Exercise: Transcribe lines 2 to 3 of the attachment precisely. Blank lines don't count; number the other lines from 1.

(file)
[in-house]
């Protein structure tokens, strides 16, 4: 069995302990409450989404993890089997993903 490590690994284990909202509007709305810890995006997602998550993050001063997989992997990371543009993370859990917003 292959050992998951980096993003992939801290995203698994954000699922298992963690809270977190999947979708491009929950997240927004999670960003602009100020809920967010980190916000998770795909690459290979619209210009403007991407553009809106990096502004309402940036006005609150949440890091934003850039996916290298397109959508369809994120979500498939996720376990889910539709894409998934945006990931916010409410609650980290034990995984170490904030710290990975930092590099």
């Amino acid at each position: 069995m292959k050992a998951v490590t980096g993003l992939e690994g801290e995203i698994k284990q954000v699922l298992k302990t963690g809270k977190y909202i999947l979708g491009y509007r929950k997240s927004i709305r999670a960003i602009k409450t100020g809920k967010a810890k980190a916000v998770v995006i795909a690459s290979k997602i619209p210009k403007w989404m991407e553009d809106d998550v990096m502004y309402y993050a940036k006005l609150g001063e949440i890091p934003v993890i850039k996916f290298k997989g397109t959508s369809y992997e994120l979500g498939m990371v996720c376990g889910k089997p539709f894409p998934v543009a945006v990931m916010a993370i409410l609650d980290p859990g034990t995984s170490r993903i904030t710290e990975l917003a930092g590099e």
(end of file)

């Protein structure tokens, strides 16, 4: 069995302990409450989404993890089997993903 490590690994284990909202509007709305810890995006997602998550993050001063997989992997990371543009993370859990917003 292959050992998951980096993003992939801290995203698994954000699922298992963690809270977190999947979708491009929950997240927004999670960003602009100020809920967010980190916000998770795909690459290979619209210009403007991407553009809106990096502004309402940036006005609150949440890091934003850039996916290298397109959508369809994120979500498939996720376990889910539709894409998934945006990931916010409410609650980290034990995984170490904030710290990975930092590099």
């Amino acid at each position: 069995m292959k050992a998951v490590t980096g993003l992939e690994g801290e995203i698994k284990q954000v699922l298992k302990t963690g809270k977190y909202i999947l979708g491009y509007r929950k997240s927004i709305r999670a960003i602009k409450t100020g809920k967010a810890k980190a916000v998770v995006i795909a690459s290979k997602i619209p210009k403007w989404m991407e553009d809106d998550v990096m502004y309402y993050a940036k006005l609150g001063e949440i890091p934003v993890i850039k996916f290298k997989g397109t959508s369809y992997e994120l979500g498939m990371v996720c376990g889910k089997p539709f894409p998934v543009a945006v990931m916010a993370i409410l609650d980290p859990g034990t995984s170490r993903i904030t710290e990975l917003a930092g590099e």